The plot of Malcolm’s Wine hinges on an incestuously small cast of characters. If something happens anywhere in Ann Arbor (and surrounding area), it seems that at least two of our three characters will be involved. While the story was still being set up, it was rather too much of a stretch and I wasn’t sure if I wanted to keep reading.

        Once the stage was set, however, it was no longer an issue. The characters behaved predictably and with consistent rationale as the plot played itself out. This is where the many loops and ties between the characters added to my enjoyment of the book, providing a measure of absurdist humour.

        There are two really bad characters in the book, Klaus and Claudell (I’m guessing the naming was intentional). We don’t really see inside Claudell’s head, but we do see in Klaus’s, and the vision of the psychopath was – I found – very well done. He is disconnected from reality, but in a way that has internal logic. He was simultaneously pathetic and believable (though pathetic with a gun, which is absolutely terrifying – particularly when read so soon after the Isla Vista killings). Both Claudell and Klaus reminded me of bullies – unpredictable, riding a high or a delusion that gives their victims no way out. It made their scenes rather difficult to read through, though I appreciate the realism of their handling (not to mention their ends).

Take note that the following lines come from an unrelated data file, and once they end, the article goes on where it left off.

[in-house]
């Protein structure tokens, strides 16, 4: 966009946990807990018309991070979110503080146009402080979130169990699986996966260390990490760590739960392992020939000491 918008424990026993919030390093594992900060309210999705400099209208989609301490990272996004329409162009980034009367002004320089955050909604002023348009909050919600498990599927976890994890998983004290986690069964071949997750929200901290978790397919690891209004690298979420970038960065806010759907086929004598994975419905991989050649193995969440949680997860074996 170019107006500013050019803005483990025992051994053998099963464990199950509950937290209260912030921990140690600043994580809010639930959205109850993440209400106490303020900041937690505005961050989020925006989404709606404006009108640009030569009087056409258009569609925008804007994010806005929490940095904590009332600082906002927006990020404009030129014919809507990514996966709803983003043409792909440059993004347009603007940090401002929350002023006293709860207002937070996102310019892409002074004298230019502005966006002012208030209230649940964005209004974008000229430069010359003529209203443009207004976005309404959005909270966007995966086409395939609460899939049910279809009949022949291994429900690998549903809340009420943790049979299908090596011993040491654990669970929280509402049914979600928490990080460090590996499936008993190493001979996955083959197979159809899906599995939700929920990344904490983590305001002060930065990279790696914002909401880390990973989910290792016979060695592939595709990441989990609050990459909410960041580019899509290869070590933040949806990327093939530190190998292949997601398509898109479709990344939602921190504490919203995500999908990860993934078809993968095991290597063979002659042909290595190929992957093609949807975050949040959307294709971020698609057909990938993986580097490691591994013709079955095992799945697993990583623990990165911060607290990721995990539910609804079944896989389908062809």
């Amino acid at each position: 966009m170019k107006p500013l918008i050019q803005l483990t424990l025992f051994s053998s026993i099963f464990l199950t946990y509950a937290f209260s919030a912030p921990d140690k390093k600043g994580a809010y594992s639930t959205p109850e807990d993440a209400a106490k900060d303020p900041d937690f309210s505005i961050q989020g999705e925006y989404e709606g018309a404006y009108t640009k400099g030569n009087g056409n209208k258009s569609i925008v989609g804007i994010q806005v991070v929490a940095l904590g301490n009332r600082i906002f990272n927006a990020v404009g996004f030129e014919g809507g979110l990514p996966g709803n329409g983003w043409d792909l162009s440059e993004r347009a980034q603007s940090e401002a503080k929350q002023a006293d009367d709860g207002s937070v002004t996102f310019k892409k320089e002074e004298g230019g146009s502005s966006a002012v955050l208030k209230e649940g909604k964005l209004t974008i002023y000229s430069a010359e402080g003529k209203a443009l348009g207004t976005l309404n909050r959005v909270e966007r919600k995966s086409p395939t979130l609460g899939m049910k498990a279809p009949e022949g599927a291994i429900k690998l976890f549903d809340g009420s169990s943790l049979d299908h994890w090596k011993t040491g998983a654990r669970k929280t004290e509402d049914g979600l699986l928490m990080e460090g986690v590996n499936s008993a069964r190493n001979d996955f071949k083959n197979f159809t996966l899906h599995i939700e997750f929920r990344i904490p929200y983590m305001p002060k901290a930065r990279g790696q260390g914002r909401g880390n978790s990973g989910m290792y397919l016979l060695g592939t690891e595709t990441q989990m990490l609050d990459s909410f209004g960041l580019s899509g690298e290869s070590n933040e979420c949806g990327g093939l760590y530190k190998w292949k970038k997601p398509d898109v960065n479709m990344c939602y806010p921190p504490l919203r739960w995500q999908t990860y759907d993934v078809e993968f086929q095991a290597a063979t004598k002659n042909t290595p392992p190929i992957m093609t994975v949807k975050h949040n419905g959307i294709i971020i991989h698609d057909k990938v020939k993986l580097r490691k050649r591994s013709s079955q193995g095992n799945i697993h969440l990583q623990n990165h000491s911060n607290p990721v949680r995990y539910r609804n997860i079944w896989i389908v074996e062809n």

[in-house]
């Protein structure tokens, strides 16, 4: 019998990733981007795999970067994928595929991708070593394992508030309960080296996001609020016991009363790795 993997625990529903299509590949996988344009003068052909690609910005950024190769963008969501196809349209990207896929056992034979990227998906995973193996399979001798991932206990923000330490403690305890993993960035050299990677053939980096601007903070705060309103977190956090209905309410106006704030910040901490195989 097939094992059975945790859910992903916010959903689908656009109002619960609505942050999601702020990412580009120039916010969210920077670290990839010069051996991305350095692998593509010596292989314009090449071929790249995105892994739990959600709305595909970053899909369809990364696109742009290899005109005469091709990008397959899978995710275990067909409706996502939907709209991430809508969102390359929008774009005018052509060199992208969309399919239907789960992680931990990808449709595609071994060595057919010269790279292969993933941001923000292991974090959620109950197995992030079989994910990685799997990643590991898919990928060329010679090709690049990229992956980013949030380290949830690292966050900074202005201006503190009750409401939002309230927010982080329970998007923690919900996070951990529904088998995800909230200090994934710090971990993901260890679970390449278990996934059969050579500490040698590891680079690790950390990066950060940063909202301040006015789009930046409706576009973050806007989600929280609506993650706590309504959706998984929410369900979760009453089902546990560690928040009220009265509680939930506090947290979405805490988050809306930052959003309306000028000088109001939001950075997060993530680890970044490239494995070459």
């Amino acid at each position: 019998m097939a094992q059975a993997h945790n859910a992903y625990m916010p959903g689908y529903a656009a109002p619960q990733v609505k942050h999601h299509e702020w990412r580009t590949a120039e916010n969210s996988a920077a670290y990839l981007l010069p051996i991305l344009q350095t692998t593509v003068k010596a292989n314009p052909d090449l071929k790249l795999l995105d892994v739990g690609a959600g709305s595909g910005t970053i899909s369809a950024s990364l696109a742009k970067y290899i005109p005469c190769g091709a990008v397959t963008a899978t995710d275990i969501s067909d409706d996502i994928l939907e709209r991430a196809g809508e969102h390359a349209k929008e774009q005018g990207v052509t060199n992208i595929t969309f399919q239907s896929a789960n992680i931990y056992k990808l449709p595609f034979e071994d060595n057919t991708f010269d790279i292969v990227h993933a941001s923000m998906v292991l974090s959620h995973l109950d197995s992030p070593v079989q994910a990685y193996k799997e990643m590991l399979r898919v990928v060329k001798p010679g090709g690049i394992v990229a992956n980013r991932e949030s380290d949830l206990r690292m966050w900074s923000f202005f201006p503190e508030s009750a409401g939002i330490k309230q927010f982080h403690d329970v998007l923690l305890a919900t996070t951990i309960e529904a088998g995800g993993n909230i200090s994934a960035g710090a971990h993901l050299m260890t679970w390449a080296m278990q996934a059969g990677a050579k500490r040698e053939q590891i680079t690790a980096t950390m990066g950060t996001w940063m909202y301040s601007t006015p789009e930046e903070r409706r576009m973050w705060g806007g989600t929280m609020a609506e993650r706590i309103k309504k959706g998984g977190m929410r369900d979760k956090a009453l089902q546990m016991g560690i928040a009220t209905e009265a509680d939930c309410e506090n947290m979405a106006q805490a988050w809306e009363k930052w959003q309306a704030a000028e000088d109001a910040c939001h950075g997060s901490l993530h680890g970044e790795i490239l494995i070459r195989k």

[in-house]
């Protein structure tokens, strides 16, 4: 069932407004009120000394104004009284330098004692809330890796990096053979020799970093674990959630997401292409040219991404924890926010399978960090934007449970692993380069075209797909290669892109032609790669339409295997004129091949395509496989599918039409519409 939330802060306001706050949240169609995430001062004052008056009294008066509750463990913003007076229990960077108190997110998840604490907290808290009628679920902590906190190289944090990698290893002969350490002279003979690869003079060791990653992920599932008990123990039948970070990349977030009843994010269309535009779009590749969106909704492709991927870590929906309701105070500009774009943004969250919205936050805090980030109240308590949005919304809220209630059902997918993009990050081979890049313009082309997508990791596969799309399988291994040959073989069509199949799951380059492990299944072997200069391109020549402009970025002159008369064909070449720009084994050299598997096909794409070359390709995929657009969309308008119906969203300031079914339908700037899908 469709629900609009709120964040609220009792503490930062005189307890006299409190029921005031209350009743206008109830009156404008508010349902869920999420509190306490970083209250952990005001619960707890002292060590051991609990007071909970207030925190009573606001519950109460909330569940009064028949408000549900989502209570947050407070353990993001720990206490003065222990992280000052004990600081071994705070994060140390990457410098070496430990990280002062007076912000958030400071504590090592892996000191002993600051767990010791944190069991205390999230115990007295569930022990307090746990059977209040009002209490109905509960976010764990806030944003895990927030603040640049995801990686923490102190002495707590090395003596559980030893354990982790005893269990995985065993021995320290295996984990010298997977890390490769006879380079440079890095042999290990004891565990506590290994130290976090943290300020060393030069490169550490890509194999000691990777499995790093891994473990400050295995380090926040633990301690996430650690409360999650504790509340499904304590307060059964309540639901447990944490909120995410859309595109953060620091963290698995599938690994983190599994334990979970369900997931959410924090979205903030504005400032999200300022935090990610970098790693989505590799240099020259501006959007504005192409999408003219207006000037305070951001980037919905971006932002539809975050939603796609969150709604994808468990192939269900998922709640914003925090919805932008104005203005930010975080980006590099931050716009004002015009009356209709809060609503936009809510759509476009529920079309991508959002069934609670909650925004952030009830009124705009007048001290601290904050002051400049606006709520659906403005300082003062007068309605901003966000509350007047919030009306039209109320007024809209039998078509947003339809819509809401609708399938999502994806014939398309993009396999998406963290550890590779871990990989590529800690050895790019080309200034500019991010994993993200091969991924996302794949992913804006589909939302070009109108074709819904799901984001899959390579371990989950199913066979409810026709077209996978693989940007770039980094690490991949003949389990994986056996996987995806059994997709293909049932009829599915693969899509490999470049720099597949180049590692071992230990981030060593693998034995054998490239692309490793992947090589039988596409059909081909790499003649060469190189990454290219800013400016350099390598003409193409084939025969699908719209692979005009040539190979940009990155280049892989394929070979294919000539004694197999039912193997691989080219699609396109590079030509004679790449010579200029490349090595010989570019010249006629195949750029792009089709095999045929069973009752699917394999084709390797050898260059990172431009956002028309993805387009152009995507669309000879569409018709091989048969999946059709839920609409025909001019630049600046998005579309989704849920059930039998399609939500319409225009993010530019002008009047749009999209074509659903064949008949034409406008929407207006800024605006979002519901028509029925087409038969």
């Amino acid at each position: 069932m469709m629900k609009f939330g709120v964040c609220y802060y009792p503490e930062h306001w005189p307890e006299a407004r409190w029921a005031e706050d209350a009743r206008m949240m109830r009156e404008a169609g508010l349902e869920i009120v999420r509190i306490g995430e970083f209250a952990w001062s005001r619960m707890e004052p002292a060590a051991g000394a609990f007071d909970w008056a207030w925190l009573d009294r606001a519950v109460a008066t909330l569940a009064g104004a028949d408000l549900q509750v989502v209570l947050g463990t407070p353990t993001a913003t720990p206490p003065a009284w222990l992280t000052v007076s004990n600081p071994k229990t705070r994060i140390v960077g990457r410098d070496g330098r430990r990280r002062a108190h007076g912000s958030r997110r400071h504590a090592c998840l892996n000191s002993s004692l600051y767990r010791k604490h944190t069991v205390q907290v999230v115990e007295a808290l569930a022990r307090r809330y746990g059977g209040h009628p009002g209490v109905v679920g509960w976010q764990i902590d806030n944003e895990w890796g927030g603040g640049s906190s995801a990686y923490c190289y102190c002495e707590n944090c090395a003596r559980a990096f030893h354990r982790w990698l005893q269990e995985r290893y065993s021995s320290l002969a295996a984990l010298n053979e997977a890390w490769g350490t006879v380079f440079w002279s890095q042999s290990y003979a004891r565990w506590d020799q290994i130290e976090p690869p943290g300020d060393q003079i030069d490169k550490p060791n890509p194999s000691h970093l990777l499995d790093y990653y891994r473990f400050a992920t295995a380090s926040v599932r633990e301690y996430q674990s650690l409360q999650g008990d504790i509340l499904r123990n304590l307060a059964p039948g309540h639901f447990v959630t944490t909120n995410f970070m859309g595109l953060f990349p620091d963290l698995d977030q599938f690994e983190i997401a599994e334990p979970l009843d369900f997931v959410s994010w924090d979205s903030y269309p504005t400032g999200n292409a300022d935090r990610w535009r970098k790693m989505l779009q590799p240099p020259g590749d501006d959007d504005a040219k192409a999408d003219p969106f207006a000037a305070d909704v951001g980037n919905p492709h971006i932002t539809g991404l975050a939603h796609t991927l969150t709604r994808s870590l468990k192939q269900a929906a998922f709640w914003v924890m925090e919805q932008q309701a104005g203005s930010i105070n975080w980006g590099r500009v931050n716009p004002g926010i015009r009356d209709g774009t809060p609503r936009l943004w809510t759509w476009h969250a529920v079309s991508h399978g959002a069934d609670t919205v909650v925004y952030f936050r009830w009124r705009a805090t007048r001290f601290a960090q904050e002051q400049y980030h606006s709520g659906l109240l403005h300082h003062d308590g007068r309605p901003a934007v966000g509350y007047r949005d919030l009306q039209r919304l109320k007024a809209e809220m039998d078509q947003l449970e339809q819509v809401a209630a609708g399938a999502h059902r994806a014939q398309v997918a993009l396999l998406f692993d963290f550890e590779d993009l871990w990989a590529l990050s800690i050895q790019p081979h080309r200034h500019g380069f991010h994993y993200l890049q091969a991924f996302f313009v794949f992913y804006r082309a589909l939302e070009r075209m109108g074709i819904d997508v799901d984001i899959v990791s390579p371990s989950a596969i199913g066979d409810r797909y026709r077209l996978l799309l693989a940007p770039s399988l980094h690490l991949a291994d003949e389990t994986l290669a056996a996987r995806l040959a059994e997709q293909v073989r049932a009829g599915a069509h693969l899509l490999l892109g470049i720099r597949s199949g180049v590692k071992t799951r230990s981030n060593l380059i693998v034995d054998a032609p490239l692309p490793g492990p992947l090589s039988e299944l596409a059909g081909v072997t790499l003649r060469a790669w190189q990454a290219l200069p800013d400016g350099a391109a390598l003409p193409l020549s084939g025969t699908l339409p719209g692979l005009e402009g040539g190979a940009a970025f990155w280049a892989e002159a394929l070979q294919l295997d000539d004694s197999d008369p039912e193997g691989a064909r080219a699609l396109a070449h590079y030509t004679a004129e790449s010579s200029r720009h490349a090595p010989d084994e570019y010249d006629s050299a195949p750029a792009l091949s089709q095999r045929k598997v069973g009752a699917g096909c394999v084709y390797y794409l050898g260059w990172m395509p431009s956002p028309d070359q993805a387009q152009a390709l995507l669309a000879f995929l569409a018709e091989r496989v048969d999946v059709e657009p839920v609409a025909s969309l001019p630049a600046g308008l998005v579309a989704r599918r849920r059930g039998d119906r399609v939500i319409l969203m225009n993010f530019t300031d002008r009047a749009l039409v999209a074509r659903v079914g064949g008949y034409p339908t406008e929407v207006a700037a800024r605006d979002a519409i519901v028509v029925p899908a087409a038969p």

Unfortunately, I think the book would have benefited a great deal from a having had a strong editor. The narrative is a little rough around the edges – female characters, in particular, are a little cardboard and there’s some cringe-y assumptions of sexual dimorphism, particularly earlier on, that deserved some red pen striking – but the good ideas and reader handling shine through. My edition also suffered from a number of unfortunate typos, including one right on the back cover. There are enough of them to be noticed, though they don’t ruin the book.